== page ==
I heard a meditation teacher give an interesting answer to a student’s question. The course was about embodiment in meditation practice. The question was about trauma. The teacher said something like this:
“Don’t make a meditation project out of healing your trauma. Instead, cultivate the qualities that meditation offers, and let them do the healing.”
Some people use meditation as a collection of tips and tricks to fix specific problems. Others meditate as a path taught by the Buddha and other teachers. So which makes sense for me?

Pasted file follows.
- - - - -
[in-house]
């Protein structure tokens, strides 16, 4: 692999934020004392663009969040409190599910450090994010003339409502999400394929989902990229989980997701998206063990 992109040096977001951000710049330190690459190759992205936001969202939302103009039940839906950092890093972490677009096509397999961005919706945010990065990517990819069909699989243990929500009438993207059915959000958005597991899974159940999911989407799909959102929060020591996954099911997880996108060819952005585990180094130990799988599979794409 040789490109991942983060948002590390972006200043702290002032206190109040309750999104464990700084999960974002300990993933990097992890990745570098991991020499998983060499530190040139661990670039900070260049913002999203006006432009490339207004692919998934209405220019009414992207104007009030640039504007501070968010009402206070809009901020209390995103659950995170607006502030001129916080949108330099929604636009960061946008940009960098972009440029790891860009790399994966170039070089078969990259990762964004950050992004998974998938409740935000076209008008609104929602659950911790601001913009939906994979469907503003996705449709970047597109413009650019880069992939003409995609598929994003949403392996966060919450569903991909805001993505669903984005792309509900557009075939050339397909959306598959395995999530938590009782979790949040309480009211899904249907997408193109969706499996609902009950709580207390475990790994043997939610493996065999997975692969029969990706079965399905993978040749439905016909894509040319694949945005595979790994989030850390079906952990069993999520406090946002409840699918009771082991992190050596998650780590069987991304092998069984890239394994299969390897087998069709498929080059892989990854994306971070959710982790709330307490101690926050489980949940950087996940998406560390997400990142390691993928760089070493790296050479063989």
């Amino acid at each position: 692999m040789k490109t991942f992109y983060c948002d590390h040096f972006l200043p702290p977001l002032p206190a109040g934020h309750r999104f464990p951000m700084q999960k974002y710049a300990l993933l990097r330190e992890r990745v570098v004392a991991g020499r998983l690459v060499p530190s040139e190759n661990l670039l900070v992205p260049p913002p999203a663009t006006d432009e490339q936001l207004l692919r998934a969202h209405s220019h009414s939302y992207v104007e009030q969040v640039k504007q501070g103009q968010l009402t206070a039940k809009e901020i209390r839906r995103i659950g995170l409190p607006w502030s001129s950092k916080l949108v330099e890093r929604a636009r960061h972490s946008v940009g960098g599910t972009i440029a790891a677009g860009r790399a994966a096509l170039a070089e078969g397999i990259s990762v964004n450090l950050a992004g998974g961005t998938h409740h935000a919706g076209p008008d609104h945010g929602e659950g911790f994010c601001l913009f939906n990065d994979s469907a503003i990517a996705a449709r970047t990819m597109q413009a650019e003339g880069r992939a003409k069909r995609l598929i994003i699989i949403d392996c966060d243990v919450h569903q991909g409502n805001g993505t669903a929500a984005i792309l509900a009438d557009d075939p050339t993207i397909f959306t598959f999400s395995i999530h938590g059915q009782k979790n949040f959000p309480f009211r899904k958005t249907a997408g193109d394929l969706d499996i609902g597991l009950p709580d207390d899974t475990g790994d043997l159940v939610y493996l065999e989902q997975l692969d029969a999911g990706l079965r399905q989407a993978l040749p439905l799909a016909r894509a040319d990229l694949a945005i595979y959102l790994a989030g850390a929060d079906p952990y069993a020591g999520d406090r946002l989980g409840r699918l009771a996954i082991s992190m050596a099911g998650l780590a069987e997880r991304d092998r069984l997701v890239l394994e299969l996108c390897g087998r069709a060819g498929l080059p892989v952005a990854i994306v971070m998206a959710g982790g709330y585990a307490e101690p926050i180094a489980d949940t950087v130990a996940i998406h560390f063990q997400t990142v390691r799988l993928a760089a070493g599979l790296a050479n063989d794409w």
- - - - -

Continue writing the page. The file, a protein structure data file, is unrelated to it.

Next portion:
There are multiple problems that I’m struggling with The one that troubles me the most changes day by day. So there’s a regular feeling of alarm, but an irregular response from my mind about what to do. This increases anxiety and makes my practice feel unreliable.
However, if I take the teacher’s advice above, then I have a single challenge. Meditation starts quite simply and becomes more complex as you see the options for further practice. If I take it one step at a time, then I can focus. I’ll be able to think, without being scattered by shifting priorities.
So I’ll focus on building a coherent path of meditation. And I’ll write about it here.